The Scotsman 27 October 2023

Scene one. The lights go up on a narrow Victorian townhouse near London’s King’s Road. We are greeted at the front door by James Gordon, a tall man in his 80s, who welcomes us in. He wastes no time launching into a tour of the property. There is a lot to take in.

Every inch of wall space is taken up by framed prints, sketches and paintings. It is the same downstairs in the basement bedroom, here on the ground floor and upstairs in the living room, which is decorated in an audacious red. “This door is the only place I haven’t hung pictures,” he says, moving into the next room.

The pictures are varied. Some are swathes of abstract colour, others are detailed architectural views, others still show figures in flowing robes or period dress, variously impressionistic and precise. [READ MORE]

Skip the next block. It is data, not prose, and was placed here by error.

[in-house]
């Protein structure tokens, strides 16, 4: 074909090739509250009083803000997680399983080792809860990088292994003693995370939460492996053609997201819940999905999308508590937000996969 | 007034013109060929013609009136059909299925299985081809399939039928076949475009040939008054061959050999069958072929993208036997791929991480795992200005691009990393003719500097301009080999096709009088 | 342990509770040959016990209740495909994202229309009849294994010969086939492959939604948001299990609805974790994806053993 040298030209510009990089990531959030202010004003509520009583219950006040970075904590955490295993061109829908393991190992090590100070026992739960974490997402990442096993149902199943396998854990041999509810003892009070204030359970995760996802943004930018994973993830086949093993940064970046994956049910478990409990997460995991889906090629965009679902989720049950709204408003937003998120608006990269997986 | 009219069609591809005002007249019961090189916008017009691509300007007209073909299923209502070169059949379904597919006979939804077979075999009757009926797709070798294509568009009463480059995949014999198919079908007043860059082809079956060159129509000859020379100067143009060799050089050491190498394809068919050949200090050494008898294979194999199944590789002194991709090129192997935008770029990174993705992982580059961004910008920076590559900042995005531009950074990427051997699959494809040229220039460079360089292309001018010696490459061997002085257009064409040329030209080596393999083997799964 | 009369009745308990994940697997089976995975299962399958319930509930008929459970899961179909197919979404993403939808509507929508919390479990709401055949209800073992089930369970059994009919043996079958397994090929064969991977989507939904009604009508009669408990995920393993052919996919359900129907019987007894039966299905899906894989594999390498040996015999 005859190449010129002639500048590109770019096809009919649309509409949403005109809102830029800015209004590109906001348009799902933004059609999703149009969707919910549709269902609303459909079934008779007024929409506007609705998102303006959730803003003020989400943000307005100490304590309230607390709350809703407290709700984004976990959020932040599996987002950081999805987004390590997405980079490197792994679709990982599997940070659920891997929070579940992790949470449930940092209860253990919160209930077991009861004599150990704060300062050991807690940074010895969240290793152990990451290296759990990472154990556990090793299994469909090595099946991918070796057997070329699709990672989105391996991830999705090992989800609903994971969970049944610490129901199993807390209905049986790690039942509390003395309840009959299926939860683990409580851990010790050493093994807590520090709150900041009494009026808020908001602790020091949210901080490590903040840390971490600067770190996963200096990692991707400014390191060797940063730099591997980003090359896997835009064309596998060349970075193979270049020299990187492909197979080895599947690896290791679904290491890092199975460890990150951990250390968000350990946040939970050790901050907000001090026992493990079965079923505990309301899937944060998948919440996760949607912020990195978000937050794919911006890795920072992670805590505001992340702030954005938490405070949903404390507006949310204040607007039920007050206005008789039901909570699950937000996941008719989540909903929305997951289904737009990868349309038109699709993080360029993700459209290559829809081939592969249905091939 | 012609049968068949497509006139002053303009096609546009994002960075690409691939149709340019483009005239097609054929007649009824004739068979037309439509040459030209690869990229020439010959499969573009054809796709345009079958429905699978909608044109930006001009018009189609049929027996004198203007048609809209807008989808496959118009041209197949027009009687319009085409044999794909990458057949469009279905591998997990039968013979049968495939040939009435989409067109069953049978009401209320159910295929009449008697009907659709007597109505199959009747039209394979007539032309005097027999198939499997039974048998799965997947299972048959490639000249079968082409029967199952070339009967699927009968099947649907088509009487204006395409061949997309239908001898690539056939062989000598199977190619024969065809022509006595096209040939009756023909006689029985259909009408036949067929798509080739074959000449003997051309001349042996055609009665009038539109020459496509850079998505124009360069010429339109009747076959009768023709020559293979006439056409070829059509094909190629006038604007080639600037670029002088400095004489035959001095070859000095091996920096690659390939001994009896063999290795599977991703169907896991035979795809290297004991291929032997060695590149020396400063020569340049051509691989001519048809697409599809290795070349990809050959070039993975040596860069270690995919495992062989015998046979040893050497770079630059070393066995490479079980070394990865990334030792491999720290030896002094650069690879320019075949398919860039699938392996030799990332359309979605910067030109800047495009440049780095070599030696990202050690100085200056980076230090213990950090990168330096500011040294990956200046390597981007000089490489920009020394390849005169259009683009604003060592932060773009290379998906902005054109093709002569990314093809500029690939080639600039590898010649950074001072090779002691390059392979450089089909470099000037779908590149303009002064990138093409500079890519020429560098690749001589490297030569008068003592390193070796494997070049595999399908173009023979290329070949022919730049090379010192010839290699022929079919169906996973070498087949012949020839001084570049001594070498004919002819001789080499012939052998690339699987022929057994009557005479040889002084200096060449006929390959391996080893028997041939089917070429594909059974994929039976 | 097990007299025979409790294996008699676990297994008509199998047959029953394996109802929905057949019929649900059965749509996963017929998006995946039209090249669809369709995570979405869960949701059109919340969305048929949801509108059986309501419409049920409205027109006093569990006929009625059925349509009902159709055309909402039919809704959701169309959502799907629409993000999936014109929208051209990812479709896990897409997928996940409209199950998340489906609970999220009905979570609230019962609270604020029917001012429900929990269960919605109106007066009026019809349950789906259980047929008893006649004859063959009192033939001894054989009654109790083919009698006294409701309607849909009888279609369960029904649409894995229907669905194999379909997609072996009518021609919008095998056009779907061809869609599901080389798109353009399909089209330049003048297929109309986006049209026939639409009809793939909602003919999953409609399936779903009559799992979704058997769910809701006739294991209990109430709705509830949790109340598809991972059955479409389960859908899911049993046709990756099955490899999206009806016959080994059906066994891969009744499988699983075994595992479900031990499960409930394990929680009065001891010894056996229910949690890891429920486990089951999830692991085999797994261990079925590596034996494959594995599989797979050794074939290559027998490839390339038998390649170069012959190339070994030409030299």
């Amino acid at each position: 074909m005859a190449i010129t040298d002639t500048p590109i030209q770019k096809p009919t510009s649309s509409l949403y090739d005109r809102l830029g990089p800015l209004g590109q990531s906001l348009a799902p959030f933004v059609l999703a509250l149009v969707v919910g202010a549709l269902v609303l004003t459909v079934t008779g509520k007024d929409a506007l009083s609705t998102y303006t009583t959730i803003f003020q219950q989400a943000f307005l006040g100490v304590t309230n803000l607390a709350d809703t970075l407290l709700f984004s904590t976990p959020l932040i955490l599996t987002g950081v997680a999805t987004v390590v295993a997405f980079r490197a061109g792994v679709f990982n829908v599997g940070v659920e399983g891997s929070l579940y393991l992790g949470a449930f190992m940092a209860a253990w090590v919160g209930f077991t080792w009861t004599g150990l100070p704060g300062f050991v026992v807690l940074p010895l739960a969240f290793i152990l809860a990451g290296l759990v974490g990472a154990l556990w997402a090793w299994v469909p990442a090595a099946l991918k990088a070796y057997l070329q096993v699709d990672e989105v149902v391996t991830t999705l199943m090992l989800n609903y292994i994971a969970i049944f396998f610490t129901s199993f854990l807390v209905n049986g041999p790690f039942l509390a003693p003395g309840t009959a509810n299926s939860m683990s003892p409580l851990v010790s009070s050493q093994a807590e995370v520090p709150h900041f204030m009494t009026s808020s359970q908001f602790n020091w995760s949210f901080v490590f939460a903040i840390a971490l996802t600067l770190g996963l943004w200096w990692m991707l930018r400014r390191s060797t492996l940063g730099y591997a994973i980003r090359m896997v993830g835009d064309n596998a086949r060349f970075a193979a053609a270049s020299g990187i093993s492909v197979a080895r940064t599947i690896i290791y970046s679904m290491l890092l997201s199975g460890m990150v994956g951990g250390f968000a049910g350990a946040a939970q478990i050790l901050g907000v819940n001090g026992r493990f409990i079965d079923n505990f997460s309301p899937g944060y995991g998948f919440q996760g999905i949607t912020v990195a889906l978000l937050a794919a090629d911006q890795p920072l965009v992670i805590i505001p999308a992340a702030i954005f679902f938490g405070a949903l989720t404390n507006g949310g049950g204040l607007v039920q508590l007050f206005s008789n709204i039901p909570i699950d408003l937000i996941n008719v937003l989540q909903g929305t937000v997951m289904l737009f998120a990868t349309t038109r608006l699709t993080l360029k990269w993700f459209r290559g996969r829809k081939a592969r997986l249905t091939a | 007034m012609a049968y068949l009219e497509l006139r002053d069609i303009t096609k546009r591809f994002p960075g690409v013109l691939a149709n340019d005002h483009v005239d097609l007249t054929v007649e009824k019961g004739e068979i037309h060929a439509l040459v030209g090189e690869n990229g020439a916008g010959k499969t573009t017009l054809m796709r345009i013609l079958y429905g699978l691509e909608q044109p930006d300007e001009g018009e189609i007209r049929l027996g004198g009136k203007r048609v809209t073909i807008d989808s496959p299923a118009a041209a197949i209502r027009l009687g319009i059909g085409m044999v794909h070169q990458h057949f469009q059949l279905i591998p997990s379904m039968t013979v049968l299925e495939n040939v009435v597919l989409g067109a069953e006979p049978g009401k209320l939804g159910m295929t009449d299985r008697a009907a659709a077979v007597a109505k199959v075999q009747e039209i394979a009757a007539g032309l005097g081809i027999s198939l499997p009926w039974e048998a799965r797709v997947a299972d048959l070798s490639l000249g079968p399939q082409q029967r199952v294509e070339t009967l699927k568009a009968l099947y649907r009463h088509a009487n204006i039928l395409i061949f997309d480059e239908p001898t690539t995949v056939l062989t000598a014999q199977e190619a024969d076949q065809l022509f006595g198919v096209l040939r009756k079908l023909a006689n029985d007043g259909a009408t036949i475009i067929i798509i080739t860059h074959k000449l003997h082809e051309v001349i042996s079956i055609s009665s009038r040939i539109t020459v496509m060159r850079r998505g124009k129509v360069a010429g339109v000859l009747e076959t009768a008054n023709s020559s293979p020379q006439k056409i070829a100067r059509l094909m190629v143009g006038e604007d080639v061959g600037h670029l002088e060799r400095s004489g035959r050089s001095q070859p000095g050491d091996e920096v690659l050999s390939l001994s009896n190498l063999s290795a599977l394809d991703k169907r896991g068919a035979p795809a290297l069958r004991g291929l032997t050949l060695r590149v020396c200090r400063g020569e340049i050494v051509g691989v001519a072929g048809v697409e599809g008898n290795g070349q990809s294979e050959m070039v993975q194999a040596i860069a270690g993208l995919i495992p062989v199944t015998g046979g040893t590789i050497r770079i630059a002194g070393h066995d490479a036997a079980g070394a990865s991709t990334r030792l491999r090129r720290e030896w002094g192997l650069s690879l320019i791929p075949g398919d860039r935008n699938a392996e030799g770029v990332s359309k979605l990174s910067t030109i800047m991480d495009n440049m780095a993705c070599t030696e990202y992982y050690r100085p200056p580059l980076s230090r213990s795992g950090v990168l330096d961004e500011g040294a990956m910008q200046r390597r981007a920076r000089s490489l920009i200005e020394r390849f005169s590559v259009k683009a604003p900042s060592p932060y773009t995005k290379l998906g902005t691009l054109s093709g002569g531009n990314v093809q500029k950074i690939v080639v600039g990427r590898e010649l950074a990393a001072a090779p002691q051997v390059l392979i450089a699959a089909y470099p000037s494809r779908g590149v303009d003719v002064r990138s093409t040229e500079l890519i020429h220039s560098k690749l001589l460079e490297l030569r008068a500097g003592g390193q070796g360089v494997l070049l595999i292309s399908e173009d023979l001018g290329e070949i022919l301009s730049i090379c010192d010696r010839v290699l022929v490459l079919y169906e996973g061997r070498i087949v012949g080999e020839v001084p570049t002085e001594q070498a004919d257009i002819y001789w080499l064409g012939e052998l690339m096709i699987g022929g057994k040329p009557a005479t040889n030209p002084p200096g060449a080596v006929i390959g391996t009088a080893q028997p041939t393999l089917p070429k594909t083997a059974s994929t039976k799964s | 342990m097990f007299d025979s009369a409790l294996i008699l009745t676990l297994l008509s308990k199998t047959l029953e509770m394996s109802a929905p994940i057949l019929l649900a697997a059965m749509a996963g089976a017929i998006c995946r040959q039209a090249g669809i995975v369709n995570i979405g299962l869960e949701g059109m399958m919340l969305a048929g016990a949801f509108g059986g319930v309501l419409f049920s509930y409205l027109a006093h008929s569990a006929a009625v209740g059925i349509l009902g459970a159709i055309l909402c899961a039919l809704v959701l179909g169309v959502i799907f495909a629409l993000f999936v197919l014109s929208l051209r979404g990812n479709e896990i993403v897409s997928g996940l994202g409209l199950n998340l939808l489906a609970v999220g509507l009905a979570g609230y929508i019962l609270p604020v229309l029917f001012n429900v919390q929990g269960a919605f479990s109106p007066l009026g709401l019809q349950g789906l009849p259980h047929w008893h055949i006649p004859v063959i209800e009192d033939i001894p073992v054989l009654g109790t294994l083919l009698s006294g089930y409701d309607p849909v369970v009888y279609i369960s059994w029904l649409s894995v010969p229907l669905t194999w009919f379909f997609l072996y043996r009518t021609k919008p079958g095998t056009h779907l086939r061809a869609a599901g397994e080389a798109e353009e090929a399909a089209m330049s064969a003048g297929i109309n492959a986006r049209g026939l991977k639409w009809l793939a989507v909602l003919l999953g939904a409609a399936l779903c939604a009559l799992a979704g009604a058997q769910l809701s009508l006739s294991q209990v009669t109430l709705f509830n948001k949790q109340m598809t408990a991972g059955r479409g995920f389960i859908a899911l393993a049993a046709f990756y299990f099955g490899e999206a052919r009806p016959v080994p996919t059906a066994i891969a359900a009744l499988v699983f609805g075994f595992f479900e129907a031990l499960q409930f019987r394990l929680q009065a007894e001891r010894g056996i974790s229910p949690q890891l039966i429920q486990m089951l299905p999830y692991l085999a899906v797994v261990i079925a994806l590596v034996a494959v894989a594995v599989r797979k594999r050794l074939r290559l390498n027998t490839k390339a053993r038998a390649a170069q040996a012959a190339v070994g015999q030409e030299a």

By Mark Fisher

MARK FISHER is a freelance theatre critic and feature writer based in Edinburgh and has written about theatre in Scotland since the late-1980s. He is a theatre critic for The Guardian, a former editor of The List magazine and a frequent contributor to the Scotsman and other publications. He is the co-editor of the play anthology Made in Scotland (1995), and the author of The Edinburgh Fringe Survival Guide (2012) and How to Write About Theatre (2015) – all Bloomsbury Methuen Drama. He is also the editor of The XTC Bumper Book of Fun for Boys and Girls and What Do You Call That Noise? An XTC Discovery Book (both Mark Fisher Ltd).